I am an intern at the University of Houston and soon I will be teaching my first science lesson about the butterfly life cycle. Could anyone give me some ideas for my engagement, and questions I could ask my students. Thank you!
Hi Josefina, I'm not sure which grade level you are teaching. You can search using the Explore All Resources tab in the Learning Center, or you can search ngss.nsta.org for classroom resources. I would use phenomena to engage students in the lesson by showing a video of the metamorphisis of a butterfly, map the Monarch butterfly migration, and/or bring a Milkweed plant to class to share with your students. I live in Louisiana and love to teach about Monarch butterflies because they are easily spotted in our area.
The kindergarten teachers in my school buy chrysalis and watch them break open into beautiful blue blutterflies.I can't recall the name of the butterfly. Last year we got Penta plants for them(we looked up the host plants) and they laid eggs on the leaves and we were about to watch the life cycle begin again!
When I was in elementary school we also planted milkweed outside the school to attract butterflies, and it was one of my favorite things we did. Milkweed is a relatively cheap plant to purchase and is a major food source for butterflies. When we did it we had hundreds of butterflies flying all around the playground and the outside of the school. It got us thinking about butterflies and interested in them outside of just science class and we had a sense of pride becuase it was our milkweed that had attracked them to the playground.
Being from the midwest, I have many times studied monarch butterflies! In younger grades, we did activities like drawing ourselves as butterflies, and various crafts of that sort. As we got older, we learned more in depth. When I entered middle school, we utilized one side of our school to plant milkweed and other butterfly-attracting plants! It was awesome to see butterflies outside of our window, and it also gave the younger grades a wonderful spot to see the butterflies close up. Additionally, there are many places around here that are 'butterfly gardens' where you could take a field trip and the students would really love it!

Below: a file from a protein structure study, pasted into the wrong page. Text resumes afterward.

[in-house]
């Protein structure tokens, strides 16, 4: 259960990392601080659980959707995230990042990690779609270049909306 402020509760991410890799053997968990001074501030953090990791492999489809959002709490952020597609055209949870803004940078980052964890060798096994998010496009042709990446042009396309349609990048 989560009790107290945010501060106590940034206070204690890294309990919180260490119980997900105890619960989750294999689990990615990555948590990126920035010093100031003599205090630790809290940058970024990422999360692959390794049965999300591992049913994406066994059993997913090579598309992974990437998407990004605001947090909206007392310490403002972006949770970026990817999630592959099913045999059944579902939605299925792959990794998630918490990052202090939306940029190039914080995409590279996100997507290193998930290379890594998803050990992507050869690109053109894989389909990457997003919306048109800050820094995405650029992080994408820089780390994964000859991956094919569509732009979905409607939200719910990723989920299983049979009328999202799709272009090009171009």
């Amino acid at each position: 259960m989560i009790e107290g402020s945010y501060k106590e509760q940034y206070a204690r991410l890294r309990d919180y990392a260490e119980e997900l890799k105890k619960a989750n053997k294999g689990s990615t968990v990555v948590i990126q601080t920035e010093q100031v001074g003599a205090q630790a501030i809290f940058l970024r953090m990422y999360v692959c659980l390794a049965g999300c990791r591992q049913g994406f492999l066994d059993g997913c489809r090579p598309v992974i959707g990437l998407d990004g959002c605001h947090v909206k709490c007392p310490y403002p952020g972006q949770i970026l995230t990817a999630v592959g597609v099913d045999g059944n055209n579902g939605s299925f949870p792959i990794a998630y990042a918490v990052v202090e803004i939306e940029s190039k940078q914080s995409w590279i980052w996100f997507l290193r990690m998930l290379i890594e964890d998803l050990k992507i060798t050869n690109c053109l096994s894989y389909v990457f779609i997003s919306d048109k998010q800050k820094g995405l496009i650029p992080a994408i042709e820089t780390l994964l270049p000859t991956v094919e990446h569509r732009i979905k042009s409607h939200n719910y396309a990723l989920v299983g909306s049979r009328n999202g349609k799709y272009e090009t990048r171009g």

Hello fellow science teacher, I am replying you behalf of Funsciencedemos YouTube Channel that is home to hundreds of free videos for ideas for teachers and students to recreate in the classroom. Science is our passion and we are so excited to share our engaging, kid-teacher-parent friendly, and interactive lessons with you to use in the classroom or at home. Our videos adhere to the common core science standards, encompass a wide variety of science concepts, and are specifically geared toward younger learners. All videos on the FunScienceDemos channel come with an English subtitle that can be translated into almost any language, making science lessons accessible virtually any place in the world. We encourage you check it out and spread the word! We post new science videos once a month, please subscribe our channel. https://www.youtube.com/user/funsciencedemos Sincerely, The FunScienceDemos Team
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